In Athens, the Greek lawmakers passed a crucial austerity bill on Thursday to secure the next round of international rescue loans from its creditors and stave off bankruptcy. This is despite the fierce political and civil opposition to more belt-tightening.
The bill which will further cut salaries and increase tax, won 153-128 in the 300-member Parliament. The tough measures will also include rising the retirement age to 67, eliminating employee benefits and implementing laws to make it easier for businesses to fire and transfer civil servants who are currently guaranteed jobs for life.
Meanwhile, anti-austerity demonstrations massed around the parliament in Athens, hurling firebombs while the Greek police responded with water cannons, stun grenades and tear gas.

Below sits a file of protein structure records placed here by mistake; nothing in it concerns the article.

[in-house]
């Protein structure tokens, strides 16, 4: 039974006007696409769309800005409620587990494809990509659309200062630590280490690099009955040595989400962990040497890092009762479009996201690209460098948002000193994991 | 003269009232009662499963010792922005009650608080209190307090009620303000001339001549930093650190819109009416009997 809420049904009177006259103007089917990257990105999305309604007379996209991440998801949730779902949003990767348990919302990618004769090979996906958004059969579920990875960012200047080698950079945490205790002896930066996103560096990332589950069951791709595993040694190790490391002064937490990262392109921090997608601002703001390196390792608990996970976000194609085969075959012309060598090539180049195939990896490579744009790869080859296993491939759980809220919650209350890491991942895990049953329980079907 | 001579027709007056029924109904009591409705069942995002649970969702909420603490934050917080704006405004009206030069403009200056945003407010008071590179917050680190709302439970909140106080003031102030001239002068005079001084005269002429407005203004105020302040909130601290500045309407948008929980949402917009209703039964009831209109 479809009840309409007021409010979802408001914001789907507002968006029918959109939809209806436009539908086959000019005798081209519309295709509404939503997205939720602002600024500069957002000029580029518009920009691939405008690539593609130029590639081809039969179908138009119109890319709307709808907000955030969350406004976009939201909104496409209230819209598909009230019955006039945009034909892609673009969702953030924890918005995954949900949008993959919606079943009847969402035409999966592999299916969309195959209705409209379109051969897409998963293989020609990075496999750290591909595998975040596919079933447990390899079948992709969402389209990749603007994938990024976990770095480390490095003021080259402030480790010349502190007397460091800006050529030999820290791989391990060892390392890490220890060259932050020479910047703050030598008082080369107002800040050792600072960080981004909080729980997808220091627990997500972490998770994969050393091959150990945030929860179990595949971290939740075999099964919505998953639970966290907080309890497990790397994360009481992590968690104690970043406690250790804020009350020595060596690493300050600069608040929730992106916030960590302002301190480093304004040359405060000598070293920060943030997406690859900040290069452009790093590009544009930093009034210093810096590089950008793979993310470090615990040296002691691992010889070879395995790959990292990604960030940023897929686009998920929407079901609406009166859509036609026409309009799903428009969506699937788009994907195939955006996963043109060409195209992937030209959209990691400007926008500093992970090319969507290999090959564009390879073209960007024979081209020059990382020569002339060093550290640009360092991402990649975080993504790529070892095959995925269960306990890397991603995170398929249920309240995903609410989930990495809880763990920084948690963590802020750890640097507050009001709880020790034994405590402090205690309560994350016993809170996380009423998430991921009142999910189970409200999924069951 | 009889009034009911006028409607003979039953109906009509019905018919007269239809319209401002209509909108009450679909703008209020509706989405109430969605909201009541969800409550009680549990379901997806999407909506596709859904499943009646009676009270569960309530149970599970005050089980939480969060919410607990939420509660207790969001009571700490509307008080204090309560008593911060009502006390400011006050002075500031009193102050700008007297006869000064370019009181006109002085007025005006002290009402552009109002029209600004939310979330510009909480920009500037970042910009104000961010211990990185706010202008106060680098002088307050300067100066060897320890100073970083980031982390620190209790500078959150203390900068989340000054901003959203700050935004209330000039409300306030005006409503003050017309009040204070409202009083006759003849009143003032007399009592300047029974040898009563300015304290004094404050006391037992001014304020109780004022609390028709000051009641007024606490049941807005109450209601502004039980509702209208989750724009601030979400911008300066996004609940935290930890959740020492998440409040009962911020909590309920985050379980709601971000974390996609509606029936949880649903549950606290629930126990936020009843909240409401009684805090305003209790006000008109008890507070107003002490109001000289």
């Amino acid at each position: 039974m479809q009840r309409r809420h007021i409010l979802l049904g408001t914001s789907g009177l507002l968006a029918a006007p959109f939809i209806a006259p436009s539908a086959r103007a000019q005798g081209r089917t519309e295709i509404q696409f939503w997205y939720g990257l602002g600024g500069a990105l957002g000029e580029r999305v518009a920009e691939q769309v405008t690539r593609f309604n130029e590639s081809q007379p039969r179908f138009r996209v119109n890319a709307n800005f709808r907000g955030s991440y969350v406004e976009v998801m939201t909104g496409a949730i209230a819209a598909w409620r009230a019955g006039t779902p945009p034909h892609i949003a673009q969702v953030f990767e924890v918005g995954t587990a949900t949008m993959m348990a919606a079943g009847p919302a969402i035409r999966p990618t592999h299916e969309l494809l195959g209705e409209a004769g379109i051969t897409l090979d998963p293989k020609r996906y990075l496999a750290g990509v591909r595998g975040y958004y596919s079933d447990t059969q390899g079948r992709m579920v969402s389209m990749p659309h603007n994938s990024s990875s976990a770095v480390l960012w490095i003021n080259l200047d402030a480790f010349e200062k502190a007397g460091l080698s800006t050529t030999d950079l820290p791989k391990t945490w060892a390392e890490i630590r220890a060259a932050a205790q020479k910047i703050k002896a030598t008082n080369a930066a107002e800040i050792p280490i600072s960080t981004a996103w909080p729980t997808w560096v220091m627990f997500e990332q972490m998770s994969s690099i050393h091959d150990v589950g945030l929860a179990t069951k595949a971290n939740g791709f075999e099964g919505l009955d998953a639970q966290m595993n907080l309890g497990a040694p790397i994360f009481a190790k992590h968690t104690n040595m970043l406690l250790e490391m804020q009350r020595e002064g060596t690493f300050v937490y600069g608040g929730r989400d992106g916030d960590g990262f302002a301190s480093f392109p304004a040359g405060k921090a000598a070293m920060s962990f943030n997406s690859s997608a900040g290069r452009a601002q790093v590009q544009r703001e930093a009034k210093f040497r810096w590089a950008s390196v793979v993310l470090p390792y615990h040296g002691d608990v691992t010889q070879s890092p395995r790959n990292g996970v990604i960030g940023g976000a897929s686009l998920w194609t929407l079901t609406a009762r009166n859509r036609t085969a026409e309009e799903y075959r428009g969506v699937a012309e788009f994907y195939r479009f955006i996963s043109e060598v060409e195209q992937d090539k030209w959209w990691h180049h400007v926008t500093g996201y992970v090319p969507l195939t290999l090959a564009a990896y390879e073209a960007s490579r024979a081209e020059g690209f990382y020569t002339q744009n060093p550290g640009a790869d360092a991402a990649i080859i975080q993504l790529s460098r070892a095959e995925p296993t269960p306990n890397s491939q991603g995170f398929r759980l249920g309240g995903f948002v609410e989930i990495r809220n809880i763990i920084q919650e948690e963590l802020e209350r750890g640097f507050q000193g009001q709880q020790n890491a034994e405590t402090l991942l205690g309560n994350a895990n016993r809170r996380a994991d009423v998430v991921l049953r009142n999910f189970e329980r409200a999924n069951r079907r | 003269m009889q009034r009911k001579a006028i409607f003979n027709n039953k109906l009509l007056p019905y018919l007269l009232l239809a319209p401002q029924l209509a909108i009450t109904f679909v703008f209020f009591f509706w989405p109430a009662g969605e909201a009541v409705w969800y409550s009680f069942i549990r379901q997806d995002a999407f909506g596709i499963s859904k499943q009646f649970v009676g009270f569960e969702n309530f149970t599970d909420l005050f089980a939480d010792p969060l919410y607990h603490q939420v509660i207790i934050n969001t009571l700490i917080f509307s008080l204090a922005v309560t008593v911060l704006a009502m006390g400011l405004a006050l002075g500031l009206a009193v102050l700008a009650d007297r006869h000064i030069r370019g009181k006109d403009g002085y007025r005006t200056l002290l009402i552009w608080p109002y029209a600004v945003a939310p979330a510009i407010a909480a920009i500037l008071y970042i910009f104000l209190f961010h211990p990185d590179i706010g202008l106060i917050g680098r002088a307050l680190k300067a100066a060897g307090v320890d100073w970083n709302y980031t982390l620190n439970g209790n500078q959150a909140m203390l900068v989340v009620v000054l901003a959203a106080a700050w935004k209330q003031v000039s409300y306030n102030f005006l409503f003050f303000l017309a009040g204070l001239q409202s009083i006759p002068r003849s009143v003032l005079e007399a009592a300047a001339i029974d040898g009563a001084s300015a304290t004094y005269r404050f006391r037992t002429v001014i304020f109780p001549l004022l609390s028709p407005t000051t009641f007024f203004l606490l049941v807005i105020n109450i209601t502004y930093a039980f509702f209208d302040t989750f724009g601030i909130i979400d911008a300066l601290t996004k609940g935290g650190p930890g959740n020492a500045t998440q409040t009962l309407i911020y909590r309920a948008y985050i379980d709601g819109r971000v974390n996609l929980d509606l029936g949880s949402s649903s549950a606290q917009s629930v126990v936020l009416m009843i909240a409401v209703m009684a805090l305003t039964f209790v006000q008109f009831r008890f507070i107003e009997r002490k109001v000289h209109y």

Greece is forced to implement these cuts to unlock 31.5 billion euro tranche aid form of its troika of international creditors – the European Union, European Central Bank and the International Monetary Fund.
Weak German Data Weighed Upon Euro
For the 24 hours to 23:00 GMT, EUR declined 0.38% against the USD and closed at 1.2757, after the European Commission downgraded its 2013 growth forecast for the 17-nation economy to just 0.1% from the 1.0% projected earlier this year. Furthermore, EU forecasted that the Euro-zone economy would shrink 0.4% in 2012, slightly worse than the 0.3% contraction forecasted earlier.